Cafe owner Craig Johnston says slow trade has been “really sad and upsetting”. (ABC News: Ashleigh Stevenson)
A scare campaign about traffic congestion has left traders out of pocket during the Gold Coast Commonwealth Games, the Small Business Association of Australia (SBAA) says.
Nobby’s Beach cafe owner Craig Johnston said the business bonanza that was promised had not eventuated.
“It’s been pretty slow from Easter all the way through the Games — it’s probably down 30 per cent on normal and about 50 to 60 per cent down on where we were expecting and told it’d be at,” Mr Johnston said.
“We were told get ready for the Games — it’s going to be madness.
“We put extra staff on and extra stock and now we’re having to reduce people’s hours heavily.
“Everyone’s got families to feed — the money just isn’t there for them at the moment unfortunately — it’s really sad and upsetting.”
SBAA chief executive Anne Nalder said the campaign had driven locals and visitors away from the tourist capital.
“There’s signage all up and down the motorway — ‘stay away, keep away, get your staff to take holidays’ — that is a scare campaign, because we thought we were going to be inundated with masses of people, which has not eventuated,” she said.
“The Gold Coast copes with larger crowds that this at Christmas time, Easter time, so why they have gone over the top, I have no idea.”
She said Games organisers should run an advertising campaign to encourage people to visit the Gold Coast during the Games, but it might be too late.
“Small business owners have lost money — they can’t make up that money — they have to pay their bills, they have to pay staff, they have had to reduce staff,” she said.
“That’s all a cost factor, but who is going to compensate them for that?”
Ms Nalder said the SBAA would survey members after the Games to calculate their losses.
But Transport Minister Mark Bailey has rejected suggestions that scaremongering about traffic congestion had driven people away from the Gold Coast during the Games.
Mr Bailey said his department was very responsible in its messaging ahead of the Games.
“What other people and outlets did with that messaging is a matter for them, but we have always said we have a very strong transport plan based on evidence, what we have seen,” he said.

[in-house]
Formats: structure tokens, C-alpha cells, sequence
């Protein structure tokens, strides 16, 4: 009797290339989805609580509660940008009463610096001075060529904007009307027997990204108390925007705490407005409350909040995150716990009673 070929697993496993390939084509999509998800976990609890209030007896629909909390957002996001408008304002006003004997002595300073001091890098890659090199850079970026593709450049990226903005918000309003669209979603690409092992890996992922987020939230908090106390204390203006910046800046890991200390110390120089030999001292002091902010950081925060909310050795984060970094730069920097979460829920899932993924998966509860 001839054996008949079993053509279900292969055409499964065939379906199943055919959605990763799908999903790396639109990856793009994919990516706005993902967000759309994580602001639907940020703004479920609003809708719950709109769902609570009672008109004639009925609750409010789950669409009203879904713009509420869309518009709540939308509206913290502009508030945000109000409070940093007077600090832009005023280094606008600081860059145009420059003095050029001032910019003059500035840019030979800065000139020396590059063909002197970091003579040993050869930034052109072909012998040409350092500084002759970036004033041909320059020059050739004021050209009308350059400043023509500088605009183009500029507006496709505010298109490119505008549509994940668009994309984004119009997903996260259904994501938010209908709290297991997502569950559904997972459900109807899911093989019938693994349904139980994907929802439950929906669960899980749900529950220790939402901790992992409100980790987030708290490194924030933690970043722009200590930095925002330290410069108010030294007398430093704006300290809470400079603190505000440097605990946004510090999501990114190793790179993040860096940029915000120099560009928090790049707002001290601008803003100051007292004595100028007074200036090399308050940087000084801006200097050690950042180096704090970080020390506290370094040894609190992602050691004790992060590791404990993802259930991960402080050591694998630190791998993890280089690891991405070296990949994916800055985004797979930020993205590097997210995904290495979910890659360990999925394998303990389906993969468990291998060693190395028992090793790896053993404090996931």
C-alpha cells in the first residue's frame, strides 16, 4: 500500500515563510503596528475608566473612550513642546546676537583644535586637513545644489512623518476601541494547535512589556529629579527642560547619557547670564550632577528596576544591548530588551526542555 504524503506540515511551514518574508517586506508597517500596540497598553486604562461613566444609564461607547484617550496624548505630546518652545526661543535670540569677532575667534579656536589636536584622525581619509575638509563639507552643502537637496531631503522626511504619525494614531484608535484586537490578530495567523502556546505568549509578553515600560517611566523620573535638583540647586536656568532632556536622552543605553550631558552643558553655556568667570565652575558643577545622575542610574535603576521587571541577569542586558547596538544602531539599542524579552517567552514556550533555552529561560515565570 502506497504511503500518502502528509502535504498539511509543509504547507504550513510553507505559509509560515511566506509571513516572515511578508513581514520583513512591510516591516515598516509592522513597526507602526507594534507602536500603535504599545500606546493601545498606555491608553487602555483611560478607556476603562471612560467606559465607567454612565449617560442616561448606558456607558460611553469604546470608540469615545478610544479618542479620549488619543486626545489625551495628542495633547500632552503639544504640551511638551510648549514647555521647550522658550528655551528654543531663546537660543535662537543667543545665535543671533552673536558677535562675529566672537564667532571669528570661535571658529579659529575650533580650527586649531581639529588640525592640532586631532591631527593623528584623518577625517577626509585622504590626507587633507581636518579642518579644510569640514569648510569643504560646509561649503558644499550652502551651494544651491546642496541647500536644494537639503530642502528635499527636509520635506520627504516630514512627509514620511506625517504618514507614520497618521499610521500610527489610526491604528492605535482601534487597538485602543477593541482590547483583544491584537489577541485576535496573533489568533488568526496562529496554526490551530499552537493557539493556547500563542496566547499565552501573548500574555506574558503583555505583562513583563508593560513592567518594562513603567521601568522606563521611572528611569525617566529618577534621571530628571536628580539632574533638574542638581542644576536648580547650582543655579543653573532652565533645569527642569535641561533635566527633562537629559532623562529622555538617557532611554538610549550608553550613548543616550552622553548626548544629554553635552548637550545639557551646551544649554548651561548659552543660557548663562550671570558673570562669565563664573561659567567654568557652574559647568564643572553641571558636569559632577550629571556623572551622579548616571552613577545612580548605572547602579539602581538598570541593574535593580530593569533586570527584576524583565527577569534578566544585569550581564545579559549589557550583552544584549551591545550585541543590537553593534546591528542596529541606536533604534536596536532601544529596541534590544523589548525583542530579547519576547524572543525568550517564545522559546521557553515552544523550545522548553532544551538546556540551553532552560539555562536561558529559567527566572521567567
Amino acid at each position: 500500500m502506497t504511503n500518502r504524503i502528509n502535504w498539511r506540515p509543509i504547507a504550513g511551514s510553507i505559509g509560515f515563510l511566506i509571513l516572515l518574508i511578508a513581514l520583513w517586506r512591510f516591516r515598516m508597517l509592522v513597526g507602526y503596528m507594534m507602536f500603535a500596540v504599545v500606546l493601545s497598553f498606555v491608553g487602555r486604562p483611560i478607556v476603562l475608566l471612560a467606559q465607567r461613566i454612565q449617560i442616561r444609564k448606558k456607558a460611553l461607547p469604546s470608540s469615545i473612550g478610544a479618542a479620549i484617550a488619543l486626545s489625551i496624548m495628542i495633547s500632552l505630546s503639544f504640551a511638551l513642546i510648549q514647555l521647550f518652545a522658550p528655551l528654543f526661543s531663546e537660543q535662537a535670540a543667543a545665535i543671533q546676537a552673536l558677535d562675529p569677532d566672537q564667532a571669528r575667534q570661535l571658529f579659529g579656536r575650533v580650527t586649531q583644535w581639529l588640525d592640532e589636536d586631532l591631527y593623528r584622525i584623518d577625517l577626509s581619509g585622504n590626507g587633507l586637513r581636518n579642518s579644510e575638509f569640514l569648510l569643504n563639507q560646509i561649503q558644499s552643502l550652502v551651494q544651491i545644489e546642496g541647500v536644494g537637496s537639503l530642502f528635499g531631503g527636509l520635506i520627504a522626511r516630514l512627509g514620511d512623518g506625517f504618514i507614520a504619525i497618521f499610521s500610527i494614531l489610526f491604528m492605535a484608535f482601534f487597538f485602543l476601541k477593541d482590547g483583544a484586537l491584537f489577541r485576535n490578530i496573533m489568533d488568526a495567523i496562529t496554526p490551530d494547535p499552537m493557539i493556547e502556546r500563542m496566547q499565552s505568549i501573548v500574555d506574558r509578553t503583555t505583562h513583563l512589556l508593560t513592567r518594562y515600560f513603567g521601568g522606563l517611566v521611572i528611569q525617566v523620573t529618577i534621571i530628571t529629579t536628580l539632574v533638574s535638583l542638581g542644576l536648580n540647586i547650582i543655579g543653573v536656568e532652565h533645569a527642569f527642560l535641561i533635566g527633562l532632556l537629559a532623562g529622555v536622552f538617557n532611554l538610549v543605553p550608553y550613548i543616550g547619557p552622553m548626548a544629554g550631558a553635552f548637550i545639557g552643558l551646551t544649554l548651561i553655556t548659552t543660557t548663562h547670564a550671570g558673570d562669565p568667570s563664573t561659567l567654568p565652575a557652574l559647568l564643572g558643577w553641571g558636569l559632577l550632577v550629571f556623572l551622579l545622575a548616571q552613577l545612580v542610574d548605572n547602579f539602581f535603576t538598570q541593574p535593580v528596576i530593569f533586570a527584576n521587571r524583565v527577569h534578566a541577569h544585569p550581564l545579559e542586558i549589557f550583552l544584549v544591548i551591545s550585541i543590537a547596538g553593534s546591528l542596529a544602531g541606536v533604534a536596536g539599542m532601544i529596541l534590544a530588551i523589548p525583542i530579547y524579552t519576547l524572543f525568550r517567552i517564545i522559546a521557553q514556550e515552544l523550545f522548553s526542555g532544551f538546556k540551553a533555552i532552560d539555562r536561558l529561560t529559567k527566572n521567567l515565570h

“Remember, people [were] saying the heavy rail would be a disaster, the M1 would be a disaster.
“Both of them are working like clockwork but we need people to keep using public transport because we have some of our heaviest load days coming this week.”
Mr Bailey said authorities had acted responsibly in promoting the use of public transport.
‘Could’ve been a nice holiday at home’
Rhiannon Carlan said she was leaving the Gold Coast to go to Lennox Head in northern New South Wales for a holiday.
Rhiannon Carlan and Juca Carlan are heading to Lennox Head in NSW for a holiday. (ABC News: Ashleigh Stevenson)
She said she probably would not have booked the holiday if she had known the Gold Coast would be so quiet.
“It’s been really quiet around here at Mermaid Beach,” Ms Carlan said.
“Lots of business, cafes and restaurants that are fairly quiet.
“We just didn’t know how it’d go, so we planned to move and get out of here.
“We wanted to take the precaution and go somewhere quieter.
“It’s kind of nice around town, not having to fight the traffic, so it could’ve been a nice holiday at home.”
Vacancies remain for the 2018 Gold Coast Commonwealth Games . (Supplied: Tourism and Events Queensland)
But Tourism Minister Kate Jones said it was expected that larger crowds would now come to the Gold Coast.
“I’ve spent every day talking to retailers, shops and restaurants across the Gold Coast first-hand to get that message universally [with] people are telling me that it’s picking up,” she said.
“Certainly this week with the athletics starting, the Rugby 7s on the weekend, we do expect to see larger crowds and more people out in restaurants.
“I was out after the swimming on Saturday night … this place is humming — anyone that is out at night after the events is seeing that each night more and more people are coming out.”
GOLDOC chairman Peter Beattie has encouraged locals to come back to the Gold Coast.
“If you’ve left and you’ve made the mistake of missing the greatest event of your lifetime, come back and go to your local restaurants,” Mr Beattie said.